Crispy Eggplant with Fish Fragrant Sauce


Preparation info

  • Serves


    as part of a banquet
    • Difficulty


Appears in

Mr Hong

By Dan Hong

Published 2014

  • About

This dish was created by one of my old sous chefs, Victor Liong, after he ate at Dainty Sichuan, Melbourne. Fish fragrant sauce doesn’t actually have any fish in it, but the sweet, sour and spicy elements in the sauce are traditionally used to cook Sichuan fish dishes, and it gives this dish its name.


Fish Fragrant Sauce

  • 450 g (1 lb) caster (superfine) sugar
  • 100 g ( oz) liquid glucose
  • 100 ml ( fl oz) light soy sauce
  • 100 ml ( fl oz) Chinese red vinegar
  • 70 g ( oz) soy paste
  • tablespoons Chinkiang black vinegar
  • 2 tablespoons chilli bean paste
  • 2 tablespoons Lao Gan Ma chilli oil (with peanuts)
  • 1 tablespoon very finely chopped ginger
  • 2 tablespoons finely chopped garlic
  • 3 bird’s eye chillies, very finely chopped
  • 1 teaspoon salt
  • 2 teaspoons ground Sichuan pepper
  • ½ teaspoon chilli flakes
  • 50 g ( oz/ cup) sesame seeds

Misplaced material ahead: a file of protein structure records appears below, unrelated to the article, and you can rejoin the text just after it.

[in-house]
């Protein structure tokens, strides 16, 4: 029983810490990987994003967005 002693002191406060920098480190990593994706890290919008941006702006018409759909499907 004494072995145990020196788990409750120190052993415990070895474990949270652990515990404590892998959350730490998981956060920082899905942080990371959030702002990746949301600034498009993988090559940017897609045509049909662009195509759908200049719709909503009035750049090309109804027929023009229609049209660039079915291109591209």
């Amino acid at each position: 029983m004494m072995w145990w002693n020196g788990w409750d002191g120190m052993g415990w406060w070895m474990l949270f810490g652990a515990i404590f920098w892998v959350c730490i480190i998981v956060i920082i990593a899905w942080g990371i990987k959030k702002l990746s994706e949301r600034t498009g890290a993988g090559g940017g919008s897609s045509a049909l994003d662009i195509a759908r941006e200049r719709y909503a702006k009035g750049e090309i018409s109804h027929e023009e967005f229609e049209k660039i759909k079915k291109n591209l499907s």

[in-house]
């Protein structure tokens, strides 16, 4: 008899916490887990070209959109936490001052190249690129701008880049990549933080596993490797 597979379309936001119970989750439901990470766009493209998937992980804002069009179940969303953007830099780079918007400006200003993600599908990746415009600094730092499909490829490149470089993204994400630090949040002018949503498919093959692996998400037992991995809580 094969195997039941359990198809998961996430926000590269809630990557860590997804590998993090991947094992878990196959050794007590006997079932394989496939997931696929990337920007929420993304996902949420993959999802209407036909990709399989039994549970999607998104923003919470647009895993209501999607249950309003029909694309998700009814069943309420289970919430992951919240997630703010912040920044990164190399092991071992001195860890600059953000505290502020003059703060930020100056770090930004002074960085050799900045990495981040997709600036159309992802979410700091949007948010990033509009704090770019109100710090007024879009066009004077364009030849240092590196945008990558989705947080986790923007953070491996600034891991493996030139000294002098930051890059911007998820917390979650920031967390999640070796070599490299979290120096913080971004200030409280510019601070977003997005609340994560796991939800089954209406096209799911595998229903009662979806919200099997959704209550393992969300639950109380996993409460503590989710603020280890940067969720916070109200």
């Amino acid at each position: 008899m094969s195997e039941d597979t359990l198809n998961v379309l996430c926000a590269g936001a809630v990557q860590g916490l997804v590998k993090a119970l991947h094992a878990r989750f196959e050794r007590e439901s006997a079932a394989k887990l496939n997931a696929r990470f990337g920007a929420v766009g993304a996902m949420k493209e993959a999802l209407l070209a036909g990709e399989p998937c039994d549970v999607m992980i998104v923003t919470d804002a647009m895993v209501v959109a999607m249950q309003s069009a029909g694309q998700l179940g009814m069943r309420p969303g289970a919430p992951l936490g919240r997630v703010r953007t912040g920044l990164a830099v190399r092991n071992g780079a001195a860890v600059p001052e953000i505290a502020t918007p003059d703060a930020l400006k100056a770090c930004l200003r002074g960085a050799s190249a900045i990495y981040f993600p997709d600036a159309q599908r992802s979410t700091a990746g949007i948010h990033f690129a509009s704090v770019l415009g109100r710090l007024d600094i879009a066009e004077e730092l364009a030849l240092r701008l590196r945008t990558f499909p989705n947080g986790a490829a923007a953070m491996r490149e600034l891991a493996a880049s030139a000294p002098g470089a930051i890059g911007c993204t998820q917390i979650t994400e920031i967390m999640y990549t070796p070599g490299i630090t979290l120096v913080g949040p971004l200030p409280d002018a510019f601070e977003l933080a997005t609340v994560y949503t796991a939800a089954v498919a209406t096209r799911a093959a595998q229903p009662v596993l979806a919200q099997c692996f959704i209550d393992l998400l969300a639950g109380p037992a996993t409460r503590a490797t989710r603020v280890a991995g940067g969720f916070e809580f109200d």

Fish Fragrant Sauce

Put the sugar and liquid glucose in a large saucepan and add 250 ml (9 fl oz/1 cup) water. Whisk over a medium heat to dissolve the sugar, then increase the heat to high, stirring until the mixture starts to boil. Keep boiling until the temperature reaches 120°C (235°F).

Add the remaining sauce ingredients, stir to combine and leave it to simmer for 1 hour. At the end, you should have a glazy caramel-like consistency, which coats the back of a spoon. This sauce can be stored in a jar in the fridge for up to 2 months.

The Batter

Put the xanthan gum and 550 ml (19 fl oz) water into a bowl. Whizz with a hand-held blender until it has a thick, viscous consistency. Blend in the rice and tapioca flours, followed by the salt. The result should be a fairly goopy, but smooth batter.

The Rest

Fill a large wok or deep-fryer one-third full with oil and heat to 180°C (350°F) or until a cube of bread dropped into the oil turns golden in 15 seconds. Dip the pieces of eggplant into the batter then gently lower them into the oil one by one. Fry in batches for about 5 minutes per batch. Don’t fiddle around with the eggplant too much in the first 2–3 minutes to allow the batter to firm properly. After about 3 minutes the exterior will harden and you can use a pair of tongs to separate any pieces that have stuck together in the oil. Continue cooking until the 5-minute mark. Drain on paper towels.